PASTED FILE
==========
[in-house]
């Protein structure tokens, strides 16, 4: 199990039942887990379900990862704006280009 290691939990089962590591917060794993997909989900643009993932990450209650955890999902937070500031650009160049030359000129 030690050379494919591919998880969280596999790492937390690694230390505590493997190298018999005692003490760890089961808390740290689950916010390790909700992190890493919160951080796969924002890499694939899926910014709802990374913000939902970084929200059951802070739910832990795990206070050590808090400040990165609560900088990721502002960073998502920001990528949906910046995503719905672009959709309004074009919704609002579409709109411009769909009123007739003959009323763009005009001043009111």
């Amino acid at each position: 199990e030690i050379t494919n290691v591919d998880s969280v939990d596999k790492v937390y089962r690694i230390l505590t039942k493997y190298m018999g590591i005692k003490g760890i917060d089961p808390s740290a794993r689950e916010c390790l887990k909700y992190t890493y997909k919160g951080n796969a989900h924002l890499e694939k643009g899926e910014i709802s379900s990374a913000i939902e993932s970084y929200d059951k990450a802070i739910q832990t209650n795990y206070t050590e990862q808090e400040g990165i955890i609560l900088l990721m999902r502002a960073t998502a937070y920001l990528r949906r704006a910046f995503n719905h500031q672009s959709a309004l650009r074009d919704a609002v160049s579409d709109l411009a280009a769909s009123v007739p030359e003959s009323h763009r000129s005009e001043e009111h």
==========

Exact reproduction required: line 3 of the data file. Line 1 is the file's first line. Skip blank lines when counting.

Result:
């Amino acid at each position: 199990e030690i050379t494919n290691v591919d998880s969280v939990d596999k790492v937390y089962r690694i230390l505590t039942k493997y190298m018999g590591i005692k003490g760890i917060d089961p808390s740290a794993r689950e916010c390790l887990k909700y992190t890493y997909k919160g951080n796969a989900h924002l890499e694939k643009g899926e910014i709802s379900s990374a913000i939902e993932s970084y929200d059951k990450a802070i739910q832990t209650n795990y206070t050590e990862q808090e400040g990165i955890i609560l900088l990721m999902r502002a960073t998502a937070y920001l990528r949906r704006a910046f995503n719905h500031q672009s959709a309004l650009r074009d919704a609002v160049s579409d709109l411009a280009a769909s009123v007739p030359e003959s009323h763009r000129s005009e001043e009111h």